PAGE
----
Appeals court puts brakes on International Drive construction

Appeals court puts brakes on International Drive construction

From WMBF News partner

The S.C. Court of Appeals on Tuesday ordered Horry County to halt construction on International Drive.

The decision followed the court's decision last week to stay two state certifications for the project, which involves paving and widening a 5.6-mile stretch of road between Carolina Forest and S.C. 90.

County officials insisted the stay did not prevent them from continuing to work on the road, but two conservation groups suing the county maintained it did.

The court cleared up any confusion on Tuesday, saying construction must stop until the conservationists' appeal could be heard in court.

"The order requires that Horry County halt all work on the road project, including the widening, paving, and realigning of the existing unimproved portion of International Drive," the court wrote.

County Councilman Johnny Vaught confirmed the county had received the order and stopped construction. However, he said the road is nearly ready to be paved.

"We are done basically with working on the road," he said. "I don't know what they're stopping us from doing."

Amy Armstrong, an attorney representing the Coastal Conservation League and the S.C. Wildlife Federation in actions against the county, said the court needed to intervene to prevent the groups' appeal from becoming meaningless.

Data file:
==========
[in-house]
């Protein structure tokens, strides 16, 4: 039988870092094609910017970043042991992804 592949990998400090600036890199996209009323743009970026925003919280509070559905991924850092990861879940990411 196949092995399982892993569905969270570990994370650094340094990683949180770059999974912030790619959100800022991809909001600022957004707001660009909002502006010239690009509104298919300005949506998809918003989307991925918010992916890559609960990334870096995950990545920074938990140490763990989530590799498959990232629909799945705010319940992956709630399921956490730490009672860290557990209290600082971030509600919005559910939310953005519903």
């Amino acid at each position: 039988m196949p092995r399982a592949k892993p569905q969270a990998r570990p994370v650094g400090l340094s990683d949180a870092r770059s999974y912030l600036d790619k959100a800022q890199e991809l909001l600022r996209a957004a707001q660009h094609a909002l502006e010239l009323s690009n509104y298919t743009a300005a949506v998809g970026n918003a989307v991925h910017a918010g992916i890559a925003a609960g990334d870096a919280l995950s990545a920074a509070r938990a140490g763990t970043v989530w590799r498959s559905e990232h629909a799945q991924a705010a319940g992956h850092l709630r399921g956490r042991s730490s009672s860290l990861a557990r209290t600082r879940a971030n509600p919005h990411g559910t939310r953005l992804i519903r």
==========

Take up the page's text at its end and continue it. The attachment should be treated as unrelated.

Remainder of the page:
"If they move forward with construction, our case is going to become moot," she said. "Because the court can't grant relief if the project's already completed."

International Drive has been in the works for more than a decade.

Horry voters approved the project in a 2006 sales tax referendum. Construction was supposed to begin in 2015, but environmental objections put the brakes on the work.

Conservationists first challenged the state certifications in court, and in July a state judge ruled in the county's favor. The conservationists appealed that decision.

County officials, however, received the federal permits for the project and opted to begin work anyway.

That prompted the conservationists to file a federal lawsuit in an effort to stop the county from working on the project.

Last month, a federal judge sided with the county, forcing the conservationists to take that case to the U.S. Fourth Circuit of Appeals.

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